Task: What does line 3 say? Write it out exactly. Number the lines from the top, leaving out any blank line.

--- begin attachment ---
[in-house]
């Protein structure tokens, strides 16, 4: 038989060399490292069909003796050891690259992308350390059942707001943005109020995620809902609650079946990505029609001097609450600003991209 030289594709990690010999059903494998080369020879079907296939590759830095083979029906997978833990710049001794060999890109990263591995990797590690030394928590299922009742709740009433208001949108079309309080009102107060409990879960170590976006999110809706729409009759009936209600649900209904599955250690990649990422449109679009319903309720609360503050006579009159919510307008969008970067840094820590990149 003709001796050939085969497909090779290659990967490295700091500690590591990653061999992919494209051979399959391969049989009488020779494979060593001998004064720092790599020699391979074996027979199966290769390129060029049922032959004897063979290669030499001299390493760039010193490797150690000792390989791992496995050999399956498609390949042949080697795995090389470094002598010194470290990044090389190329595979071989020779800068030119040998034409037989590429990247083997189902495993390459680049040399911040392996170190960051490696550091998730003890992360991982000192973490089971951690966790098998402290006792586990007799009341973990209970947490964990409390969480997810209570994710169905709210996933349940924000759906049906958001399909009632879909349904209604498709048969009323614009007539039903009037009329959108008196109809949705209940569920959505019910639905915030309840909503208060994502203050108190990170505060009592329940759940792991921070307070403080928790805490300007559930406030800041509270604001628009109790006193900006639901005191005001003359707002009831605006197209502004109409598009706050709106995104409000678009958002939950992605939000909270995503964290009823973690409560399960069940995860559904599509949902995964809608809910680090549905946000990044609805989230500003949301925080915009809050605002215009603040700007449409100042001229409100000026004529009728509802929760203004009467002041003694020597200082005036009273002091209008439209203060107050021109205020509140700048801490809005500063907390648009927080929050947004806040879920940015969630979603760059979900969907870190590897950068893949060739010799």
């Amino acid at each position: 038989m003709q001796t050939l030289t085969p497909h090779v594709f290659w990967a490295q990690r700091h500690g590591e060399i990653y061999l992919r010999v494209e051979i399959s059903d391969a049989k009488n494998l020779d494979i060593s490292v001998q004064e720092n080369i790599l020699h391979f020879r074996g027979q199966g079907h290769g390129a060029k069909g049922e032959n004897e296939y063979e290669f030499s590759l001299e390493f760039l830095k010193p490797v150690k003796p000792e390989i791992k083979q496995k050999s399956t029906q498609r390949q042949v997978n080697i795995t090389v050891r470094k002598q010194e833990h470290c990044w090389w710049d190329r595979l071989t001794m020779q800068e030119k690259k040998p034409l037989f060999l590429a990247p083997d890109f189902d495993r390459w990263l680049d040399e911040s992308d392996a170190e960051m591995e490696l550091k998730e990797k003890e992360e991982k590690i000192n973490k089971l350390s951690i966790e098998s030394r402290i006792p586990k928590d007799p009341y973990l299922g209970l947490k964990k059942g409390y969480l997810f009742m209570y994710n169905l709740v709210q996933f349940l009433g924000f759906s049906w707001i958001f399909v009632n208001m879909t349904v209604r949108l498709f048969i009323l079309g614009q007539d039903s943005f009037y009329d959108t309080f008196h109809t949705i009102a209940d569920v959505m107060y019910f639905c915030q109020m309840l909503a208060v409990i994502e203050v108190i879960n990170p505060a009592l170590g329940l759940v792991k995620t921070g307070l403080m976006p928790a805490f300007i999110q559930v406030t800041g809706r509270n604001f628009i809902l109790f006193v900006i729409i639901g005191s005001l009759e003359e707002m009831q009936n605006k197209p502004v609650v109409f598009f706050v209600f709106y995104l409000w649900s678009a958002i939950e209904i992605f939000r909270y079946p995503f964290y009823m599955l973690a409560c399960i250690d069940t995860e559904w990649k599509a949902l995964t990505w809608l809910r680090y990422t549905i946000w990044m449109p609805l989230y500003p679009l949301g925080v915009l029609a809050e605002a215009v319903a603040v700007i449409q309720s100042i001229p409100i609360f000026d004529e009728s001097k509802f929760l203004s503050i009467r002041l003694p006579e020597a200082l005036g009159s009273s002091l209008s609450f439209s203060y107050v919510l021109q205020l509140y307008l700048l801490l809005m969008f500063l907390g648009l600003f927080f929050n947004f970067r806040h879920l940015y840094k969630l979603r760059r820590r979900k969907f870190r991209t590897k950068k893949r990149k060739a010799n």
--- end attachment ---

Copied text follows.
């Amino acid at each position: 038989m003709q001796t050939l030289t085969p497909h090779v594709f290659w990967a490295q990690r700091h500690g590591e060399i990653y061999l992919r010999v494209e051979i399959s059903d391969a049989k009488n494998l020779d494979i060593s490292v001998q004064e720092n080369i790599l020699h391979f020879r074996g027979q199966g079907h290769g390129a060029k069909g049922e032959n004897e296939y063979e290669f030499s590759l001299e390493f760039l830095k010193p490797v150690k003796p000792e390989i791992k083979q496995k050999s399956t029906q498609r390949q042949v997978n080697i795995t090389v050891r470094k002598q010194e833990h470290c990044w090389w710049d190329r595979l071989t001794m020779q800068e030119k690259k040998p034409l037989f060999l590429a990247p083997d890109f189902d495993r390459w990263l680049d040399e911040s992308d392996a170190e960051m591995e490696l550091k998730e990797k003890e992360e991982k590690i000192n973490k089971l350390s951690i966790e098998s030394r402290i006792p586990k928590d007799p009341y973990l299922g209970l947490k964990k059942g409390y969480l997810f009742m209570y994710n169905l709740v709210q996933f349940l009433g924000f759906s049906w707001i958001f399909v009632n208001m879909t349904v209604r949108l498709f048969i009323l079309g614009q007539d039903s943005f009037y009329d959108t309080f008196h109809t949705i009102a209940d569920v959505m107060y019910f639905c915030q109020m309840l909503a208060v409990i994502e203050v108190i879960n990170p505060a009592l170590g329940l759940v792991k995620t921070g307070l403080m976006p928790a805490f300007i999110q559930v406030t800041g809706r509270n604001f628009i809902l109790f006193v900006i729409i639901g005191s005001l009759e003359e707002m009831q009936n605006k197209p502004v609650v109409f598009f706050v209600f709106y995104l409000w649900s678009a958002i939950e209904i992605f939000r909270y079946p995503f964290y009823m599955l973690a409560c399960i250690d069940t995860e559904w990649k599509a949902l995964t990505w809608l809910r680090y990422t549905i946000w990044m449109p609805l989230y500003p679009l949301g925080v915009l029609a809050e605002a215009v319903a603040v700007i449409q309720s100042i001229p409100i609360f000026d004529e009728s001097k509802f929760l203004s503050i009467r002041l003694p006579e020597a200082l005036g009159s009273s002091l209008s609450f439209s203060y107050v919510l021109q205020l509140y307008l700048l801490l809005m969008f500063l907390g648009l600003f927080f929050n947004f970067r806040h879920l940015y840094k969630l979603r760059r820590r979900k969907f870190r991209t590897k950068k893949r990149k060739a010799n």